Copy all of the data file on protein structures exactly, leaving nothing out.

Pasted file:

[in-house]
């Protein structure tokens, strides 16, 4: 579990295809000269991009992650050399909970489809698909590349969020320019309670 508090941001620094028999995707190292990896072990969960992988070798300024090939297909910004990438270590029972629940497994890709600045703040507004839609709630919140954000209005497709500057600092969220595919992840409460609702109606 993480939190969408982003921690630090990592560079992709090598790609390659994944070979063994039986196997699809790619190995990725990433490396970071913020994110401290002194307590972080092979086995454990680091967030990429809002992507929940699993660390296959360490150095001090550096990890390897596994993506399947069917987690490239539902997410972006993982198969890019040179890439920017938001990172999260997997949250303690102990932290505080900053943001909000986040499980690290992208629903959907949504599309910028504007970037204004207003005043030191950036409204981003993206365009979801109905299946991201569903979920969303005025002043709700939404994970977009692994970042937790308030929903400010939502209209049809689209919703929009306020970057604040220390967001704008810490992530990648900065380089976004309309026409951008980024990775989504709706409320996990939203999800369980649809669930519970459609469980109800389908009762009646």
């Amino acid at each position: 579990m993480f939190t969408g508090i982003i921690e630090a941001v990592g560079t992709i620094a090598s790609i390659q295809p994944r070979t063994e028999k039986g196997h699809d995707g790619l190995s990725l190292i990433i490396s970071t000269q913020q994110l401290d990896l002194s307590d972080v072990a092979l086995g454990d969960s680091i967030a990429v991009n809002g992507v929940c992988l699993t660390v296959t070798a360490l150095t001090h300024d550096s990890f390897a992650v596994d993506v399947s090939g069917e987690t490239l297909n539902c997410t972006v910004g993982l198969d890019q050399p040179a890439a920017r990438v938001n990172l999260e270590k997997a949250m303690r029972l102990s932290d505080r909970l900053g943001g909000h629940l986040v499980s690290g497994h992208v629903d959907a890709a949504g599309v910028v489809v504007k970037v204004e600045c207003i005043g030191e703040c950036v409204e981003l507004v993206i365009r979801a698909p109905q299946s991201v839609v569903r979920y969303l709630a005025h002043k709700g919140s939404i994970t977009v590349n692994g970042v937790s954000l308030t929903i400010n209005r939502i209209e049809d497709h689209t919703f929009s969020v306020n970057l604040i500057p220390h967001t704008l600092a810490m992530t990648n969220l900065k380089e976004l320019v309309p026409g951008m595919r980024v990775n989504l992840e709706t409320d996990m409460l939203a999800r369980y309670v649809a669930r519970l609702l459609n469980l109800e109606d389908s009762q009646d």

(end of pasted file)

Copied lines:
[in-house]
């Protein structure tokens, strides 16, 4: 579990295809000269991009992650050399909970489809698909590349969020320019309670 508090941001620094028999995707190292990896072990969960992988070798300024090939297909910004990438270590029972629940497994890709600045703040507004839609709630919140954000209005497709500057600092969220595919992840409460609702109606 993480939190969408982003921690630090990592560079992709090598790609390659994944070979063994039986196997699809790619190995990725990433490396970071913020994110401290002194307590972080092979086995454990680091967030990429809002992507929940699993660390296959360490150095001090550096990890390897596994993506399947069917987690490239539902997410972006993982198969890019040179890439920017938001990172999260997997949250303690102990932290505080900053943001909000986040499980690290992208629903959907949504599309910028504007970037204004207003005043030191950036409204981003993206365009979801109905299946991201569903979920969303005025002043709700939404994970977009692994970042937790308030929903400010939502209209049809689209919703929009306020970057604040220390967001704008810490992530990648900065380089976004309309026409951008980024990775989504709706409320996990939203999800369980649809669930519970459609469980109800389908009762009646």
């Amino acid at each position: 579990m993480f939190t969408g508090i982003i921690e630090a941001v990592g560079t992709i620094a090598s790609i390659q295809p994944r070979t063994e028999k039986g196997h699809d995707g790619l190995s990725l190292i990433i490396s970071t000269q913020q994110l401290d990896l002194s307590d972080v072990a092979l086995g454990d969960s680091i967030a990429v991009n809002g992507v929940c992988l699993t660390v296959t070798a360490l150095t001090h300024d550096s990890f390897a992650v596994d993506v399947s090939g069917e987690t490239l297909n539902c997410t972006v910004g993982l198969d890019q050399p040179a890439a920017r990438v938001n990172l999260e270590k997997a949250m303690r029972l102990s932290d505080r909970l900053g943001g909000h629940l986040v499980s690290g497994h992208v629903d959907a890709a949504g599309v910028v489809v504007k970037v204004e600045c207003i005043g030191e703040c950036v409204e981003l507004v993206i365009r979801a698909p109905q299946s991201v839609v569903r979920y969303l709630a005025h002043k709700g919140s939404i994970t977009v590349n692994g970042v937790s954000l308030t929903i400010n209005r939502i209209e049809d497709h689209t919703f929009s969020v306020n970057l604040i500057p220390h967001t704008l600092a810490m992530t990648n969220l900065k380089e976004l320019v309309p026409g951008m595919r980024v990775n989504l992840e709706t409320d996990m409460l939203a999800r369980y309670v649809a669930r519970l609702l459609n469980l109800e109606d389908s009762q009646d």